Something that you hear often is practice makes it perfect. It is only partially true. Mindless repetition is not deliberate practice.
Yes, practice will help you do the exact thing you are practicing with perfection. That doesn’t mean that you are improving that skill.
Legends are not born with greatness. It is developed over time.
Repetition and experience alone won’t make you an expert. This is why people from the same background, having the same education, starting the same career end up reaching different levels on the career ladder. Of course, there are other factors too, like luck.
The secret of practice is not the number of years it takes. But the fact that you do something different every time you practice.
This is where deliberate practice comes in. Deliberate practice is the act of repeating something, and doing it a bit differently, a bit better, every time.
How to deliberate practice?
We can follow a few things to improve the practice of practice.
Start by setting a stretch goal. A goal you think is hard to achieve. Identify the skill you need to improve to reach that goal. There can be more than one skill that you need to improve.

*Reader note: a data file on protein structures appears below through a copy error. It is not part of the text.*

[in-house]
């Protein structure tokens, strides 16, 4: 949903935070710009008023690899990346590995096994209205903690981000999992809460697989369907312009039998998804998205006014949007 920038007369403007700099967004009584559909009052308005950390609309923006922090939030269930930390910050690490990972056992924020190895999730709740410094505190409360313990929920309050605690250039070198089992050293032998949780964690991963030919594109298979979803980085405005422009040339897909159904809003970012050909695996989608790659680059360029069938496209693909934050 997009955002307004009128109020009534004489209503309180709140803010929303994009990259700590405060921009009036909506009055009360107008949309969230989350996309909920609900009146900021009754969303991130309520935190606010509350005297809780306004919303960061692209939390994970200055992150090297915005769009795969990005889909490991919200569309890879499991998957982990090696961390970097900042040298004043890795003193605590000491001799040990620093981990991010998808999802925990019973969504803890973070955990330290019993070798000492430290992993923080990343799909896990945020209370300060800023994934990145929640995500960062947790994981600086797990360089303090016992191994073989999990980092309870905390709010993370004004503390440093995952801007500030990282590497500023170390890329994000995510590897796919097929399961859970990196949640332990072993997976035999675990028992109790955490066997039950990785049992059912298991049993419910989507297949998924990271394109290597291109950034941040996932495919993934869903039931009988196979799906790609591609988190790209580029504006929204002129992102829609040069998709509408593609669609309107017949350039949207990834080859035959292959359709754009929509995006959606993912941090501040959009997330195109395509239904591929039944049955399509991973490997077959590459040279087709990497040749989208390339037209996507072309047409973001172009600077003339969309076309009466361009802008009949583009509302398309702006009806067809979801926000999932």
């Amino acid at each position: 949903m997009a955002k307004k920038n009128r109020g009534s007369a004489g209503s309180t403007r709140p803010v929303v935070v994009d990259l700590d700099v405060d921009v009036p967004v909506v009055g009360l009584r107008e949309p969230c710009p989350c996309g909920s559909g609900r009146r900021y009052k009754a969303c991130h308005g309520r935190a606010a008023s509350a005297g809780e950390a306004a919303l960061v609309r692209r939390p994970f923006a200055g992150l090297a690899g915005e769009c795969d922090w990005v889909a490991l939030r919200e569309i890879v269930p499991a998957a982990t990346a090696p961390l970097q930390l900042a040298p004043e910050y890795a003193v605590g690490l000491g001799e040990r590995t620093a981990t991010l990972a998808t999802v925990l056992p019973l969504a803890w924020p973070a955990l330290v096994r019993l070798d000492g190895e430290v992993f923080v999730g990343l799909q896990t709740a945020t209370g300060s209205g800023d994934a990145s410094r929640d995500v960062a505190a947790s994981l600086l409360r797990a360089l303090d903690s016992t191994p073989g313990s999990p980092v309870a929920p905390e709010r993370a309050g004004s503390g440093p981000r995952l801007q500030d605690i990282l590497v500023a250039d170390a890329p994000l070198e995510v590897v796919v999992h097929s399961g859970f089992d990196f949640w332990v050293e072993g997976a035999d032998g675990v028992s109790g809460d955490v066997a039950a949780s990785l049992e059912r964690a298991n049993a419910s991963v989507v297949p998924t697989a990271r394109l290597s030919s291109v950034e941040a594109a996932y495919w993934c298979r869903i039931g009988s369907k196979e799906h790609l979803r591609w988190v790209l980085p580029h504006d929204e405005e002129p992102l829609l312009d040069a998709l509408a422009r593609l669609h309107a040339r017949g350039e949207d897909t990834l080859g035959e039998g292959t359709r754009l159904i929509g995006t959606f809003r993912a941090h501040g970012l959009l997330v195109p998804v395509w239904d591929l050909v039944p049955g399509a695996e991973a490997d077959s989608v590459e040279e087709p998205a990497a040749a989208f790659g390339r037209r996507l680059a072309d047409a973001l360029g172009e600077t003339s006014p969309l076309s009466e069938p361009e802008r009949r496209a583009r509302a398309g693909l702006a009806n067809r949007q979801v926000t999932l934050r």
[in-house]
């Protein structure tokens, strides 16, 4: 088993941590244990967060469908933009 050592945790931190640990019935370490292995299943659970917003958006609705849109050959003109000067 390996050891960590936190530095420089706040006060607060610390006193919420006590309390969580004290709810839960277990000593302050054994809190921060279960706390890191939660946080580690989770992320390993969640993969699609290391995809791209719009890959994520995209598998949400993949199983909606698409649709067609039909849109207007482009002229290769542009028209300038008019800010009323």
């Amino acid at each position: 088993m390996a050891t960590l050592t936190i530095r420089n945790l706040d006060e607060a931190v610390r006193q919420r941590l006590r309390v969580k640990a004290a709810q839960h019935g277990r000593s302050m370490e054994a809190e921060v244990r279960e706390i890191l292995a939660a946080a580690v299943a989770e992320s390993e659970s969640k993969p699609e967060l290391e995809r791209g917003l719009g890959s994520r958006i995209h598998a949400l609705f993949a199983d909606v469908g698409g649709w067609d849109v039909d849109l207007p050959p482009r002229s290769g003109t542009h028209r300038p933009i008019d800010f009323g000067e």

For example, if you want to improve cooking, you’d want to improve the skill of cutting vegetables.
This is one of the most important aspects of deliberate practice. You should identify the weak aspect, focus on it.
The best way to get feedback and identify weaknesses is to work with people who have been there and done that. A good mentor can change your life.
I cannot emphasise the importance of having a good mentor enough. If you are someone with the grit to change the world, you should work with people who think alike.
What do you want to be in 5 years? Look at people who are already doing that. Try reaching out to them.
It is not fun to fail repeatedly and receive criticism. But that is the exact mindset you need for growth.
Don’t automate behaviour. Learn and reflect on every action. Taking time to reflect, is very important. Do not fall into the trap of mindless repetitions, each repetition is supposed to become better.
Sachin Tendulkar is one of the greatest cricketers on the planet. When he was struggling in an Australian tour, he took the time to reflect on what is going wrong. In most games he was dismissed in a particular way. (Edging the ball on cover drives)
In his next innings he didn’t play a single cover drive and ended up scoring a double hundred.
Even the greatest learn from their weakness every day. In fact, that is what makes them great.
It is amazing what humans can do once we set the mind to it. Talent is overrated, and deliberate practice and grit will lead you to achieve what you want.
I would love to listen to your feedback. Please write to me at firstname.lastname@example.org if you have any.